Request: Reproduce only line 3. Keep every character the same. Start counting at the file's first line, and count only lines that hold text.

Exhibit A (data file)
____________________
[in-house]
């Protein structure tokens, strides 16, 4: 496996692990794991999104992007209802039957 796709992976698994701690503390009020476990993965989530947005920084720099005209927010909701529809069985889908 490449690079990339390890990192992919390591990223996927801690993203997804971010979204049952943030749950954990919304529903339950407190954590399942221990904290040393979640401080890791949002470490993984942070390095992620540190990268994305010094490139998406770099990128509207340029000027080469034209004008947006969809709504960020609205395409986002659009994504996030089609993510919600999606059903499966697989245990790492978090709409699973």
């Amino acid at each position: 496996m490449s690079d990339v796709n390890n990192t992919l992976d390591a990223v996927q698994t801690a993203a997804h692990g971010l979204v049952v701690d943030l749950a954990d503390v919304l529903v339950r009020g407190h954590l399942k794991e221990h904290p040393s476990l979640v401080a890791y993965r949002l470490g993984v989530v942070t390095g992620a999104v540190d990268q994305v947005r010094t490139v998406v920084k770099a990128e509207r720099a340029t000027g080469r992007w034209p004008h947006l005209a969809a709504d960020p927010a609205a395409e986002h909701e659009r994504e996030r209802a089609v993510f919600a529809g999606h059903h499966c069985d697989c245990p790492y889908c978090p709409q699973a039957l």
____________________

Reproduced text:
């Amino acid at each position: 496996m490449s690079d990339v796709n390890n990192t992919l992976d390591a990223v996927q698994t801690a993203a997804h692990g971010l979204v049952v701690d943030l749950a954990d503390v919304l529903v339950r009020g407190h954590l399942k794991e221990h904290p040393s476990l979640v401080a890791y993965r949002l470490g993984v989530v942070t390095g992620a999104v540190d990268q994305v947005r010094t490139v998406v920084k770099a990128e509207r720099a340029t000027g080469r992007w034209p004008h947006l005209a969809a709504d960020p927010a609205a395409e986002h909701e659009r994504e996030r209802a089609v993510f919600a529809g999606h059903h499966c069985d697989c245990p790492y889908c978090p709409q699973a039957l």